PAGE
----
Newark Offers Bottled Water To Residents Amid Ongoing Lead Contamination Issues

Written by on August 13, 2019

Newark, New Jersey, began handing out bottled water to residents Monday after officials discovered filters installed to reduce lead contamination in the city’s tap water were not functioning as expected.

The city has been struggling to curb elevated levels of lead in its water supply for nearly three years, handing out over 38,000 lead-safe water filters to residents since 2018 and installing a new corrosion control treatment system in May.

But a recent round of tests showed a small sample of the filters may not be removing lead as effectively as predicted. Lead levels in drinking water sampled exceeded 15 parts per billion, the U.S. Environmental Protection Agency’s threshold for taking action.

Newark Mayor Ras Baraka (D) and New Jersey Gov. Phil Murphy (D), in a joint statement issued Sunday, said the city is expanding testing of filtered drinking water and is working with the filters’ manufacturer to “determine the scope of the situation.”

“Access to safe drinking water is critically important to our administrations and we take health risks associated with lead in drinking water very seriously,” they said in their statement.

The city’s decision to offer bottled water comes two days after the EPA wrote a letter calling for Newark residents to be provided with bottled water as soon as possible.

EPA Regional Administrator Peter Lopez wrote that the city of Newark should “advise residents with known or suspected lead service lines that until further notice they should not rely on the efficacy of the filtration devices that the city previously provided.”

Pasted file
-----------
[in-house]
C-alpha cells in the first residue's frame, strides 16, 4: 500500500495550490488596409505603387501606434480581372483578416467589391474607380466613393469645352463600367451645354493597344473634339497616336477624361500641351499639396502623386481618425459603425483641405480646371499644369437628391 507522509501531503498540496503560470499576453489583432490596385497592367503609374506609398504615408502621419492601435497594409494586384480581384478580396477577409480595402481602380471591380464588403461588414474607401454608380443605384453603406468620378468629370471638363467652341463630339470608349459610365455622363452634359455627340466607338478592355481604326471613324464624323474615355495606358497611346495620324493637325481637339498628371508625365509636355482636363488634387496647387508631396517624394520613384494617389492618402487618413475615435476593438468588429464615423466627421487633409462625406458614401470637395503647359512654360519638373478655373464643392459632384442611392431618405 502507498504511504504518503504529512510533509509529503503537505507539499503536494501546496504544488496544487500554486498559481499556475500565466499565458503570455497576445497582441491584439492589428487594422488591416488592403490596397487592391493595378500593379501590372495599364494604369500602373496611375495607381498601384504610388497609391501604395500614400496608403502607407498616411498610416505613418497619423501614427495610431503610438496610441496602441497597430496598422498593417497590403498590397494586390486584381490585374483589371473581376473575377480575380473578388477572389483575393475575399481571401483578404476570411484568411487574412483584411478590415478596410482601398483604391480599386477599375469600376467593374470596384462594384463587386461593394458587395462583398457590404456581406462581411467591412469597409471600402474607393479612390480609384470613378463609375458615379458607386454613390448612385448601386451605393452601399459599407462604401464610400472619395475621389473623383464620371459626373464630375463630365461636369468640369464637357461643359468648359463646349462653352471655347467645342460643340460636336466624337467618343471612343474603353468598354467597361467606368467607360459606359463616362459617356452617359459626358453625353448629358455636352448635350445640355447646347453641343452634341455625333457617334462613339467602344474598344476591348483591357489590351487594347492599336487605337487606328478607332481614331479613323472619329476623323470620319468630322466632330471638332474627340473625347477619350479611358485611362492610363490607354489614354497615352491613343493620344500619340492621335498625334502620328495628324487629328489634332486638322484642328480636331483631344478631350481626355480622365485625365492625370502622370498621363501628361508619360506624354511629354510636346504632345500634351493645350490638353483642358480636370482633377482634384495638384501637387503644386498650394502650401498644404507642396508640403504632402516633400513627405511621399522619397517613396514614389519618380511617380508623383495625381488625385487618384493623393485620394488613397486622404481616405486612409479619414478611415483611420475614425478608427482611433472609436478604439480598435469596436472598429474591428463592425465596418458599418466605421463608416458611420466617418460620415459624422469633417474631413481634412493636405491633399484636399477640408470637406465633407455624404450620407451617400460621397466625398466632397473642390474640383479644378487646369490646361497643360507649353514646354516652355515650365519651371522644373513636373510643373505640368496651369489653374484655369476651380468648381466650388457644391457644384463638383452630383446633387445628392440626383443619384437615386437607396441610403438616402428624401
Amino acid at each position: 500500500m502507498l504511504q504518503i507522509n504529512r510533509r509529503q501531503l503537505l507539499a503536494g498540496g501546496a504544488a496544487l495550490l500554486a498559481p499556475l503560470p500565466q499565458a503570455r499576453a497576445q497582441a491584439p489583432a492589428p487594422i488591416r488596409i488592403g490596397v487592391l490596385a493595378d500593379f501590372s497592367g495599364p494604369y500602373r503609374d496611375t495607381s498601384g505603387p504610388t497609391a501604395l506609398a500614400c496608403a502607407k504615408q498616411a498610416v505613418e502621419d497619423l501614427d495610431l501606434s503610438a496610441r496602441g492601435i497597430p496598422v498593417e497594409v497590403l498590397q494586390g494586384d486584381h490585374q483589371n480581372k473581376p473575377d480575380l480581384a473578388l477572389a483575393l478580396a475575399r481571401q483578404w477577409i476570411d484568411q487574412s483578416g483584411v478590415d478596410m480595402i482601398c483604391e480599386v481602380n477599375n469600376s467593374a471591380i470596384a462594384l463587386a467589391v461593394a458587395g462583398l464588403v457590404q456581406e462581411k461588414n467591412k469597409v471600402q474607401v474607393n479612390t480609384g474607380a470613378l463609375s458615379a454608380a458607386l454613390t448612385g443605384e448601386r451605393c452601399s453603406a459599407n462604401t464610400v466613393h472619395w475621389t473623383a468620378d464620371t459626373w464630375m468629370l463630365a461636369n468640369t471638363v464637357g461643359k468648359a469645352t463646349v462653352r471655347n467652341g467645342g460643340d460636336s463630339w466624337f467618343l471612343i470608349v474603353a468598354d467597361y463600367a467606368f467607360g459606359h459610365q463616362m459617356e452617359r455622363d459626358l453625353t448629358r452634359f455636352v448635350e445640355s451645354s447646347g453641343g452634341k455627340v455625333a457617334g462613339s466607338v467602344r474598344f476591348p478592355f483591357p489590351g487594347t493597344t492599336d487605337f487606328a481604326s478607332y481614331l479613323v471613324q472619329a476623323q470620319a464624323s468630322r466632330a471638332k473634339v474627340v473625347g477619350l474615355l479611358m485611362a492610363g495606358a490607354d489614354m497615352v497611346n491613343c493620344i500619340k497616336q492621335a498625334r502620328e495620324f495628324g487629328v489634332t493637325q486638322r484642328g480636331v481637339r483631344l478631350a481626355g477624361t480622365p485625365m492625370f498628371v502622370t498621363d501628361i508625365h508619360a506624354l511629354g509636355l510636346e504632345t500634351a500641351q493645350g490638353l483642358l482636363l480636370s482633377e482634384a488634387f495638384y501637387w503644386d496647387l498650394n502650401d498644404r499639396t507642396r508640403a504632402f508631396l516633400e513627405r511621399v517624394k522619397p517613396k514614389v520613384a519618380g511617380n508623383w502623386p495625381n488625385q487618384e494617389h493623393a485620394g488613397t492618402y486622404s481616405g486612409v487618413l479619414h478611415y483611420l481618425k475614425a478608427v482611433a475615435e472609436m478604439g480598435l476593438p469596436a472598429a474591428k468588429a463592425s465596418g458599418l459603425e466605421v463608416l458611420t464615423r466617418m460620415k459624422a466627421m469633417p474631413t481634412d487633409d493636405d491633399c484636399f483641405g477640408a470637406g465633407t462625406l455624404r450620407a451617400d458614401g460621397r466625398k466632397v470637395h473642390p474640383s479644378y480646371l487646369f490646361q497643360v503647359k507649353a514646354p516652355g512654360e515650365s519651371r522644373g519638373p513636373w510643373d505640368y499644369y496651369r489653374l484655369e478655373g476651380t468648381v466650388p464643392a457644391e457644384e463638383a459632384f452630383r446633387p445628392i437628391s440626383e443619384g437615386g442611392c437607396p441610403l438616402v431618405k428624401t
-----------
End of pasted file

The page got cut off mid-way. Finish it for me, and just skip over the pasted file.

In their statement, Baraka and Murphy said Newark will require assistance from the federal government in its efforts to provide bottled water to affected residents. They also warned that making bottled water available could negatively impact Newark’s new corrosion control system.

“The City strongly encourages residents to run their water ― which includes showering, flushing toilets and washing dishes ― in order to help coat the pipes and allow the new corrosion control treatment to continue optimizing,” Newark said in a statement.

Lead contamination has proved to be a nationwide issue in recent years, most famously in Flint, Michigan, where the water crisis resulted in long-term effects on children’s health and was connected to multiple deaths. Newark, along with Detroit and Baltimore, has some of the highest levels of lead contamination in the country.

The Newark Education Workers Caucus and the Natural Resources Defense Council sued Newark and the state of New Jersey last year for failing to follow federal rules designed to protect the public from dangerous lead exposure.

The NRDC noted in a press release announcing its lawsuit that access to safe drinking water is particularly important in low-income communities of color like Newark, where residents “often face multiple sources of exposure and stressors on their health from environmental burdens.”

The city “has gradually gone from absolutely denying there are any lead problems to now admitting they have an issue,” Erik Olson, a drinking water expert with the NRDC, told CNN on Monday.


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